Pilots ‘raised Boeing safety fears’ months before Ethiopia crash

Pilots 'raised Boeing safety fears' months before Ethiopia crash

American Airlines pilots confronted Boeing about potential safety issues in its 737 Max planes in a meeting last November, US media are reporting.

They urged swift action after the first deadly 737 Max crash off Indonesia in October, according to audio obtained by CBS and the New York Times.

Boeing reportedly resisted their calls but promised a software fix.

But this had not been rolled out when an Ethiopian Airlines’ 737 Max crashed four months later, killing 157 people.

Currently 737 Max planes are grounded worldwide amid concerns that an anti-stall system may have contributed to both crashes.

Boeing is in the process of updating the system, known as MCAS, but denies it was solely to blame for the disasters.

In a closed door meeting with Boeing executives last November, which was secretly recorded, American Airlines’ pilots can be heard expressing concerns about the safety of MCAS.

Boeing vice-president Mike Sinnett told the pilots: “No one has yet to conclude that the sole cause of this was this function on the airplane.”

Later in the meeting, he added: “The worst thing that can ever happen is a tragedy like this, and the even worse thing would be another one.”

The pilots also complained they had not been told about MCAS, which was new to the 737 Max, until after the Lion Air crash off Indonesia, which killed 189.

“These guys didn’t even know the damn system was on the airplane, nor did anybody else,” said Mike Michaelis, head of safety for the pilots’ union.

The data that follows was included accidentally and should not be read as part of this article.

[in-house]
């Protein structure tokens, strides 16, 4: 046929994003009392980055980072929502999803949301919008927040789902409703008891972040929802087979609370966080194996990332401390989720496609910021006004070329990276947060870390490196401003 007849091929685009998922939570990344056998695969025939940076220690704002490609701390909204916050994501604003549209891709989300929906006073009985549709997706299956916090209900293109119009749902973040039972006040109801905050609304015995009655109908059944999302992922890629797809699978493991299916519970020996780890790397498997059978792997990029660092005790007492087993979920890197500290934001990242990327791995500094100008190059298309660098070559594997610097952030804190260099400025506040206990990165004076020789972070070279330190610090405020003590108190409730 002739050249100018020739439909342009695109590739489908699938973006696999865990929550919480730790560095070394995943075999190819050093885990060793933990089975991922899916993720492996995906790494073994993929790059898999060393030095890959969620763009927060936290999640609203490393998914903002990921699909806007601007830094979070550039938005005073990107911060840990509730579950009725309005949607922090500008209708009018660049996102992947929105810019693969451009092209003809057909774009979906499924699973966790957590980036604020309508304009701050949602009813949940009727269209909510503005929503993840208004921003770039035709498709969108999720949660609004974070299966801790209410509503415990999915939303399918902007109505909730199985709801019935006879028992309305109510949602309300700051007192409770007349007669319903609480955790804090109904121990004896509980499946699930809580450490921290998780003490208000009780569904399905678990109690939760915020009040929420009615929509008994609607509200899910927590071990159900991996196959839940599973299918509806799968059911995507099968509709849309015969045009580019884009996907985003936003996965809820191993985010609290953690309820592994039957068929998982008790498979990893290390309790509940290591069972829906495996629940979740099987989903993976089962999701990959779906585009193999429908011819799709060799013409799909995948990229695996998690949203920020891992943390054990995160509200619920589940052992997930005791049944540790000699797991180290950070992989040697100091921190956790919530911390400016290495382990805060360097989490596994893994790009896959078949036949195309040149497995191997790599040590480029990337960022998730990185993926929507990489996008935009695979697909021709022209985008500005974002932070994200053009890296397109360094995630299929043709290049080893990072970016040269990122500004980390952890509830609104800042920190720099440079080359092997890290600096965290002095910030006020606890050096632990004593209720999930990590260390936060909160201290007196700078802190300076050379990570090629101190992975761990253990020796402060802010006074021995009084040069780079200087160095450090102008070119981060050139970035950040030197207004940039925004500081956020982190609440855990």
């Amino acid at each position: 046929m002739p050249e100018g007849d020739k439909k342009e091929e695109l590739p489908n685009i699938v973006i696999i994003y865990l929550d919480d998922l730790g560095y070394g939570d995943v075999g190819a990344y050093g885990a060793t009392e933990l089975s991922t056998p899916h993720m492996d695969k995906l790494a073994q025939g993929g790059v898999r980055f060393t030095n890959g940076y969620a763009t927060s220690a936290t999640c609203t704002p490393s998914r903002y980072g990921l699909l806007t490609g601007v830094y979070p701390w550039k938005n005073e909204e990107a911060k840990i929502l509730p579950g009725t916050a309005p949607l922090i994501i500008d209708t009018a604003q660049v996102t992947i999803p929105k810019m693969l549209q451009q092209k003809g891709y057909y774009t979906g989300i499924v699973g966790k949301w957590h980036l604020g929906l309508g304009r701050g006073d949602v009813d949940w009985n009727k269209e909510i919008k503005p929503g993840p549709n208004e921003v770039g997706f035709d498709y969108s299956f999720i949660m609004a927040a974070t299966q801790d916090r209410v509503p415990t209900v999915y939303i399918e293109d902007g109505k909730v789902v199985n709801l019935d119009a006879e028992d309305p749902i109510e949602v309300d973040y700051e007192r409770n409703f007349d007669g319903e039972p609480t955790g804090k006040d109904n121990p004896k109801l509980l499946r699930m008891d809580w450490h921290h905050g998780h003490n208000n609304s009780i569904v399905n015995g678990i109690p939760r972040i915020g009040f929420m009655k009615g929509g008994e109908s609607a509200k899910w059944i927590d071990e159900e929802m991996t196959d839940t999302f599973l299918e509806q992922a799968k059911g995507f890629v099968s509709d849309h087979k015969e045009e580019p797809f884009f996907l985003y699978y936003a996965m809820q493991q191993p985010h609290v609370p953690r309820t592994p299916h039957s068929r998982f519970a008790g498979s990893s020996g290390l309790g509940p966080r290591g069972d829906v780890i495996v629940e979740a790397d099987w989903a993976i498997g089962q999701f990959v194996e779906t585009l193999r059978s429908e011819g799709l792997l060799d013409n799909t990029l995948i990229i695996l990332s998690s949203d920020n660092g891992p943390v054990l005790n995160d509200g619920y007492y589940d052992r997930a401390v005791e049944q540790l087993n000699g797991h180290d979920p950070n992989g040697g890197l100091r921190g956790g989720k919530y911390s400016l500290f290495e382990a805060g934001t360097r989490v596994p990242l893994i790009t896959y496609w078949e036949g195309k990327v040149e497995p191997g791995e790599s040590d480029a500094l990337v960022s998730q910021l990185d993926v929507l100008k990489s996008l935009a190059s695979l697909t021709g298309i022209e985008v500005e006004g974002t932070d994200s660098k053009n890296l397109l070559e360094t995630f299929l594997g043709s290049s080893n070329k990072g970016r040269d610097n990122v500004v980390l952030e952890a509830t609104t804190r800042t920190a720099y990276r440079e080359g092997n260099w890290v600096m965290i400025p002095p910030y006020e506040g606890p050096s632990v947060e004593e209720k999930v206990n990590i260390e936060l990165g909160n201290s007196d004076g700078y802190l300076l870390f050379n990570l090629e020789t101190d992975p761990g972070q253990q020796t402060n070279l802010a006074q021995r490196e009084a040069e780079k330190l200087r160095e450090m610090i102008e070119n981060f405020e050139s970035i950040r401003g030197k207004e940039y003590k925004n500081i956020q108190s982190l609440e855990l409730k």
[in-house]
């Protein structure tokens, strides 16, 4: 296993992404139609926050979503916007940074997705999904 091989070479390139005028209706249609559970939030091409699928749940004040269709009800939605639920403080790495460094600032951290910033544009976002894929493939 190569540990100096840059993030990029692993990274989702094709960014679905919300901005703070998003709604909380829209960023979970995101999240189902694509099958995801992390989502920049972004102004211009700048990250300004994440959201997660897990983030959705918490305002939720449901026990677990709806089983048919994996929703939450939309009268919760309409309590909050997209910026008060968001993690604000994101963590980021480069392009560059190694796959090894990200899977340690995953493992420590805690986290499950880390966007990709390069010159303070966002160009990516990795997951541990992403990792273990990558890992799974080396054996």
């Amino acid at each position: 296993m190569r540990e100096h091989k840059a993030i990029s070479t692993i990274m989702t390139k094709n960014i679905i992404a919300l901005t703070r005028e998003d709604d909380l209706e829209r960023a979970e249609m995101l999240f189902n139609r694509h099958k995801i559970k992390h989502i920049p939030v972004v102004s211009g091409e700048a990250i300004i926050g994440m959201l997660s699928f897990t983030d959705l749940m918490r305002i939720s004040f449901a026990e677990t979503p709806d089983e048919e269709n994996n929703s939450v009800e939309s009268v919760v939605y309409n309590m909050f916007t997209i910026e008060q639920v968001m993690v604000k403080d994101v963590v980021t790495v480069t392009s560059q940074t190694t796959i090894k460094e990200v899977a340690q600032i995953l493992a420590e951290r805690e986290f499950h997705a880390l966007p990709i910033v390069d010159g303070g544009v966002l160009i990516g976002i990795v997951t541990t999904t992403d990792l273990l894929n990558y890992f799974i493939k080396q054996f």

Boeing declined to comment on the November meeting, saying: “We are focused on working with pilots, airlines and global regulators to certify the updates on the Max and provide additional training and education to safely return the planes to flight.”

American Airlines said it was “confident that the impending software updates, along with the new training elements Boeing is developing for the Max, will lead to recertification of the aircraft soon.”

Following the Lion Air crash, Boeing issued additional instructions to pilots in case they faced a malfunction of the MCAS.

But in a letter obtained by the AFP news agency, Mr Michaelis said the instructions weren’t sufficient to help pilots in the event of malfunction.

Mr Michaelis also reportedly asked Boeing executives at the meeting to consider a software upgrade for the 737 MAX 8 – which probably would have required the planes be grounded for some time.

The executives said they didn’t want to rush out a fix, and said they expected pilots to be able to handle problems, according to the New York Times.

Investigators believe in both deadly crashes a faulty sensor triggered the plane’s MCAS anti-stall system, which repeatedly pushed the nose of the plane down.

Earlier this month Boeing admitted that it knew about another problem with its 737 Max jets a year before the fatal accidents, but took no action.

The firm said it had inadvertently made an alarm feature optional instead of standard, but insisted that this did not jeopardise flight safety.

The feature – an Angle of Attack (AOA) Disagree alert – was designed to let pilots know when two different sensors were reporting conflicting data.

The US Federal Aviation Administration said the issue was “low risk”, but said Boeing could have helped to “eliminate possible confusion” by letting it know earlier.

Boeing has been working on a software fix for its flight system and is hoping for quick approval from regulators.

But it is unclear if the planes will be back in the air before the end of the critical summer travel season.

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